Are Pension Forecasts Way Too Sunny?

Tous les gens du milieu savaient très bien que les régimes de prestations déterminées étaient insolvables.

Pour les compagnies privées, ils peuvent faire faillite ou renégocier unilatéralement les conditions des régimes.

Pour le politique, c’est le monde financier qui va les obligés à changer les règles du jeu aussi bien pour les cotisants et les prestataires.

Bienvenue dans la Réalité Économique.


Extrait de: Are Pension Forecasts Way Too Sunny?, Jason Zweig, The Wall Street Journal, January 28, 2012

If you were a better stock picker than Warren Buffett, would you be punching the clock every day as the faceless manager of a corporate pension plan?

Judging by many companies' recent financial statements, they must believe their pension plans are run by such unheralded baby Buffetts.

WSJ 'Intelligent Investor' Jason Zweig visits Mean Street to discuss the rosy - and in many cases, unrealistic - pension fund projection corporations announce based on stock returns.

These expectations for future stock returns at major companies remain stubbornly high—often between 12% and 16%, or nearly twice what Mr. Buffett himself seems to believe the pension plan he oversees can earn on stocks. Such rosy hopes may not survive the collision with reality.

If companies' long-term expectations for pension returns turn out to be too bullish, says David Zion, an accounting analyst at Credit Suisse, then a portion of the shortfall eventually will have to be deducted from earnings. Such shortfalls could eat away at profits for years to come unless the stock market takes off again or interest rates rise.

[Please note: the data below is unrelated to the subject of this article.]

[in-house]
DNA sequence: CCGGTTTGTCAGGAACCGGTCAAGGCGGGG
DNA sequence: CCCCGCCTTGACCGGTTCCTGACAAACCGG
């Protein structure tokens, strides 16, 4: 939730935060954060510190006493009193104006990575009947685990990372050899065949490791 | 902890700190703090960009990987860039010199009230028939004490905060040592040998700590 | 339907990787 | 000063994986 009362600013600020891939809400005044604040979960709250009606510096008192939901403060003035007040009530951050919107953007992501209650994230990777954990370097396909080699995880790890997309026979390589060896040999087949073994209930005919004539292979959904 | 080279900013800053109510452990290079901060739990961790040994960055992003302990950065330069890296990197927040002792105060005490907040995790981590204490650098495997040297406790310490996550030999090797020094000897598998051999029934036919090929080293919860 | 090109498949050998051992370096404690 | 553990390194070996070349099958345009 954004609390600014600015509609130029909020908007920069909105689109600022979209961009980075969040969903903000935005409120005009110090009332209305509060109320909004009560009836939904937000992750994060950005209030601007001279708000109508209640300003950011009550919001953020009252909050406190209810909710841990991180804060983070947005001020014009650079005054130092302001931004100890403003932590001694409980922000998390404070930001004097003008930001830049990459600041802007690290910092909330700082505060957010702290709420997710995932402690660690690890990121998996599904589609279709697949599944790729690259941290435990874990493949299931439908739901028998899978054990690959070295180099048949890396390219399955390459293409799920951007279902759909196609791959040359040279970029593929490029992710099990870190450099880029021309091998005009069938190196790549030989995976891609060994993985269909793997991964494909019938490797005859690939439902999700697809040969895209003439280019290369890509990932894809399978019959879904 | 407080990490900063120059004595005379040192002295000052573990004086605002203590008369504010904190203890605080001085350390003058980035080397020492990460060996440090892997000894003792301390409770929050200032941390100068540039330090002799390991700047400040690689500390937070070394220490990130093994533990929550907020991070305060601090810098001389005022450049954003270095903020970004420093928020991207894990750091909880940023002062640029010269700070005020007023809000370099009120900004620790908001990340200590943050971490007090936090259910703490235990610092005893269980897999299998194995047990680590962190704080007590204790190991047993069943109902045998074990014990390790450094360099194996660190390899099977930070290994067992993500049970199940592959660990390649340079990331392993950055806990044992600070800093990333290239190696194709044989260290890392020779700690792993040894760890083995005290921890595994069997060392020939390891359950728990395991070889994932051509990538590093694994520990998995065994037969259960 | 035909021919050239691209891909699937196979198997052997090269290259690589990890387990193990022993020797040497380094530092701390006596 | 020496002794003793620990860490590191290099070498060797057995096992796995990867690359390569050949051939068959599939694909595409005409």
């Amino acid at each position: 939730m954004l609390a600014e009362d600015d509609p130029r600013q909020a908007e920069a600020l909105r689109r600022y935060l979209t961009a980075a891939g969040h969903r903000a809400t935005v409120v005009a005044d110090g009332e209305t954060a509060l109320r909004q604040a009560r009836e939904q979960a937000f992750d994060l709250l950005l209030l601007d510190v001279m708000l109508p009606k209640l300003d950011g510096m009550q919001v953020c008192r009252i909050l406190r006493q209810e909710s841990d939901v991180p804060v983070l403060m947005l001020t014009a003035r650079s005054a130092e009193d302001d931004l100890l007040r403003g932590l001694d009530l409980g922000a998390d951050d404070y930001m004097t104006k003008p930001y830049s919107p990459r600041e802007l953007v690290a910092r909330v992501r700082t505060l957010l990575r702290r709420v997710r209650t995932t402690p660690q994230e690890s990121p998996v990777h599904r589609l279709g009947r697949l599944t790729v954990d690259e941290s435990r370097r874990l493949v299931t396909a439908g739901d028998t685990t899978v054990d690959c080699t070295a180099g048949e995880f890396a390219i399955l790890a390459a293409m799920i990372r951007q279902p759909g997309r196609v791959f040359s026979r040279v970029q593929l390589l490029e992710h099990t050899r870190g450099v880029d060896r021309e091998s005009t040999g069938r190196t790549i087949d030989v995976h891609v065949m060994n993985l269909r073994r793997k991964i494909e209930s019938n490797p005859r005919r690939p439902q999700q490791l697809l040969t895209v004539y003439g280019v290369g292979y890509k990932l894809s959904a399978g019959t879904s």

Although traditional pensions have waned alongside the rise of 401(k) plans, Mr. Zion estimates that 42 companies in the Standard & Poor's 500-stock index could have to pony up at least $250 million apiece to make up pension-funding shortfalls this year.

The median expected rate of return on pension-plan assets at companies in the S&P 500 has dropped from 9.1% a decade ago to a still-high 7.8%, Mr. Zion says.

Corporations aren't the only bulls. Among major public-employee pension plans, the median assumed return is 8%, according to data from the National Association of State Retirement Administrators.

These numbers tell you what pension plans expect to earn on their entire mix of assets—stocks, bonds, cash and "alternatives" like real estate, hedge funds, private equity and other investments—combined. With the Federal Reserve announcing this week that it is determined to keep short-term interest rates near zero through 2014, stocks will have to provide the bulk of those returns.

Consider a corporate plan projecting a long-term average annual rate of return of 8% and holding 50% stocks and 50% bonds.

With the Barclays Capital U.S. Aggregate bond index yielding around 2.2%, a 50% allocation to bonds contributes 1.1% annually to the portfolio's overall return.

Stocks have to make up the remaining 6.9% for the entire portfolio to hit the 8% target. If stocks gain 10% annually, a 50% allocation to them will provide 5% of return, not the 6.9% needed. For this hypothetical portfolio to return 8%, stocks need to gain an average of 13.8%.